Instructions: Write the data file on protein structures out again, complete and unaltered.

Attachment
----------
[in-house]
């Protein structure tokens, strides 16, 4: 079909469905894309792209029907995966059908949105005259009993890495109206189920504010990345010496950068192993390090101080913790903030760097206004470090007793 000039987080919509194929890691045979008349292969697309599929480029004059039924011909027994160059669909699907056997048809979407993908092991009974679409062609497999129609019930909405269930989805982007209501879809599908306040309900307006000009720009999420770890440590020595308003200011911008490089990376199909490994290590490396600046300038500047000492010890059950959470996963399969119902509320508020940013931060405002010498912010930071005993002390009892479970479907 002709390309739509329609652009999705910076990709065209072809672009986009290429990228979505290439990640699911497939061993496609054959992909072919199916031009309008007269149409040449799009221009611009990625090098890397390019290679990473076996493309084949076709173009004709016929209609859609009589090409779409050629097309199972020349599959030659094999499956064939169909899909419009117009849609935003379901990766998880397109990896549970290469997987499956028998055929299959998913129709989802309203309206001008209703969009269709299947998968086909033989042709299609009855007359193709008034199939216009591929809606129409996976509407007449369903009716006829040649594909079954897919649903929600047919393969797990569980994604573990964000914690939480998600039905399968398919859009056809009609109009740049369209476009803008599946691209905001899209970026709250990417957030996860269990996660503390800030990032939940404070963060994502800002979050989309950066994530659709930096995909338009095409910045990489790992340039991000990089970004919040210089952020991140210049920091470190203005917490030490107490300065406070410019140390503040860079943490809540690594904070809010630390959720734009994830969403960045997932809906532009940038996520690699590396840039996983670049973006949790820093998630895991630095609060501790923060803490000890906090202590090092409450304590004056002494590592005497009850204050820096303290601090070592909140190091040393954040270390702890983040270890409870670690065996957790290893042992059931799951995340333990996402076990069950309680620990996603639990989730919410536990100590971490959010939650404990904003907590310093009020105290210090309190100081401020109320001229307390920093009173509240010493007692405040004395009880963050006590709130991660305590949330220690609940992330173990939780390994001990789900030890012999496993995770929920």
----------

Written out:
[in-house]
């Protein structure tokens, strides 16, 4: 079909469905894309792209029907995966059908949105005259009993890495109206189920504010990345010496950068192993390090101080913790903030760097206004470090007793 000039987080919509194929890691045979008349292969697309599929480029004059039924011909027994160059669909699907056997048809979407993908092991009974679409062609497999129609019930909405269930989805982007209501879809599908306040309900307006000009720009999420770890440590020595308003200011911008490089990376199909490994290590490396600046300038500047000492010890059950959470996963399969119902509320508020940013931060405002010498912010930071005993002390009892479970479907 002709390309739509329609652009999705910076990709065209072809672009986009290429990228979505290439990640699911497939061993496609054959992909072919199916031009309008007269149409040449799009221009611009990625090098890397390019290679990473076996493309084949076709173009004709016929209609859609009589090409779409050629097309199972020349599959030659094999499956064939169909899909419009117009849609935003379901990766998880397109990896549970290469997987499956028998055929299959998913129709989802309203309206001008209703969009269709299947998968086909033989042709299609009855007359193709008034199939216009591929809606129409996976509407007449369903009716006829040649594909079954897919649903929600047919393969797990569980994604573990964000914690939480998600039905399968398919859009056809009609109009740049369209476009803008599946691209905001899209970026709250990417957030996860269990996660503390800030990032939940404070963060994502800002979050989309950066994530659709930096995909338009095409910045990489790992340039991000990089970004919040210089952020991140210049920091470190203005917490030490107490300065406070410019140390503040860079943490809540690594904070809010630390959720734009994830969403960045997932809906532009940038996520690699590396840039996983670049973006949790820093998630895991630095609060501790923060803490000890906090202590090092409450304590004056002494590592005497009850204050820096303290601090070592909140190091040393954040270390702890983040270890409870670690065996957790290893042992059931799951995340333990996402076990069950309680620990996603639990989730919410536990100590971490959010939650404990904003907590310093009020105290210090309190100081401020109320001229307390920093009173509240010493007692405040004395009880963050006590709130991660305590949330220690609940992330173990939780390994001990789900030890012999496993995770929920």